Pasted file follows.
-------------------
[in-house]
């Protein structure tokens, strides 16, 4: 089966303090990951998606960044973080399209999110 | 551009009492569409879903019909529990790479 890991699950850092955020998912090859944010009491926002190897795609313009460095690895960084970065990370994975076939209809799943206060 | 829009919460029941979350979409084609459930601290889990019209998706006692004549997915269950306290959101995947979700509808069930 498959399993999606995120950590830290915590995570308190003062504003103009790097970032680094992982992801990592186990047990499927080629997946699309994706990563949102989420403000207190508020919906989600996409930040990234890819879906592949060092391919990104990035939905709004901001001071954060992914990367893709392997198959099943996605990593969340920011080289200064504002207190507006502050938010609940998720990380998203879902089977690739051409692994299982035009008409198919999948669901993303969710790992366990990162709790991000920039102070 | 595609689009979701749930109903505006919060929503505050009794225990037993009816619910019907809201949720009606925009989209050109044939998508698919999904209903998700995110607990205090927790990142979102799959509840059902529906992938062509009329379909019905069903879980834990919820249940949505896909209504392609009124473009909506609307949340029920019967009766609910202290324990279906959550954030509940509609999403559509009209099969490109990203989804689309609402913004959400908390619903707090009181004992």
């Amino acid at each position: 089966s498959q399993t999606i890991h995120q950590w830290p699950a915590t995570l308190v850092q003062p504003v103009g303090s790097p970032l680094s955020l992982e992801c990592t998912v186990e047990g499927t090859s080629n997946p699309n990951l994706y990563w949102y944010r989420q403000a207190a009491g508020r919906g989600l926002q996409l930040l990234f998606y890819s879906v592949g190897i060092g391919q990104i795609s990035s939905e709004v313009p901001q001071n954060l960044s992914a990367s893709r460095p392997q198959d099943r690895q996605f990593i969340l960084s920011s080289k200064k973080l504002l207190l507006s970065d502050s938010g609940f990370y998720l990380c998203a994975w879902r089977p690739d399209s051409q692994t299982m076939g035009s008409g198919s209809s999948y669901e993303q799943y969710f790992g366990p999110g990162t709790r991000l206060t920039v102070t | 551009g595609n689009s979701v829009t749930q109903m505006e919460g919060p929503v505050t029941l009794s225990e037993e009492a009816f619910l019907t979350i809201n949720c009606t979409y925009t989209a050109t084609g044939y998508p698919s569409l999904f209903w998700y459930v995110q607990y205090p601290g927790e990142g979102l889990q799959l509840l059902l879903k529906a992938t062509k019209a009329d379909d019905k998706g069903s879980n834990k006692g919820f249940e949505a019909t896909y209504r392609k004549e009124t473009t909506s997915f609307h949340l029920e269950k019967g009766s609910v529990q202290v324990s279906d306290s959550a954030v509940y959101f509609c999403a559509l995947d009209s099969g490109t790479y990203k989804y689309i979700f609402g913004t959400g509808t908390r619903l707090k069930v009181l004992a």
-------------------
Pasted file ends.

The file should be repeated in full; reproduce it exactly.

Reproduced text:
[in-house]
């Protein structure tokens, strides 16, 4: 089966303090990951998606960044973080399209999110 | 551009009492569409879903019909529990790479 890991699950850092955020998912090859944010009491926002190897795609313009460095690895960084970065990370994975076939209809799943206060 | 829009919460029941979350979409084609459930601290889990019209998706006692004549997915269950306290959101995947979700509808069930 498959399993999606995120950590830290915590995570308190003062504003103009790097970032680094992982992801990592186990047990499927080629997946699309994706990563949102989420403000207190508020919906989600996409930040990234890819879906592949060092391919990104990035939905709004901001001071954060992914990367893709392997198959099943996605990593969340920011080289200064504002207190507006502050938010609940998720990380998203879902089977690739051409692994299982035009008409198919999948669901993303969710790992366990990162709790991000920039102070 | 595609689009979701749930109903505006919060929503505050009794225990037993009816619910019907809201949720009606925009989209050109044939998508698919999904209903998700995110607990205090927790990142979102799959509840059902529906992938062509009329379909019905069903879980834990919820249940949505896909209504392609009124473009909506609307949340029920019967009766609910202290324990279906959550954030509940509609999403559509009209099969490109990203989804689309609402913004959400908390619903707090009181004992």
């Amino acid at each position: 089966s498959q399993t999606i890991h995120q950590w830290p699950a915590t995570l308190v850092q003062p504003v103009g303090s790097p970032l680094s955020l992982e992801c990592t998912v186990e047990g499927t090859s080629n997946p699309n990951l994706y990563w949102y944010r989420q403000a207190a009491g508020r919906g989600l926002q996409l930040l990234f998606y890819s879906v592949g190897i060092g391919q990104i795609s990035s939905e709004v313009p901001q001071n954060l960044s992914a990367s893709r460095p392997q198959d099943r690895q996605f990593i969340l960084s920011s080289k200064k973080l504002l207190l507006s970065d502050s938010g609940f990370y998720l990380c998203a994975w879902r089977p690739d399209s051409q692994t299982m076939g035009s008409g198919s209809s999948y669901e993303q799943y969710f790992g366990p999110g990162t709790r991000l206060t920039v102070t | 551009g595609n689009s979701v829009t749930q109903m505006e919460g919060p929503v505050t029941l009794s225990e037993e009492a009816f619910l019907t979350i809201n949720c009606t979409y925009t989209a050109t084609g044939y998508p698919s569409l999904f209903w998700y459930v995110q607990y205090p601290g927790e990142g979102l889990q799959l509840l059902l879903k529906a992938t062509k019209a009329d379909d019905k998706g069903s879980n834990k006692g919820f249940e949505a019909t896909y209504r392609k004549e009124t473009t909506s997915f609307h949340l029920e269950k019967g009766s609910v529990q202290v324990s279906d306290s959550a954030v509940y959101f509609c999403a559509l995947d009209s099969g490109t790479y990203k989804y689309i979700f609402g913004t959400g509808t908390r619903l707090k069930v009181l004992a």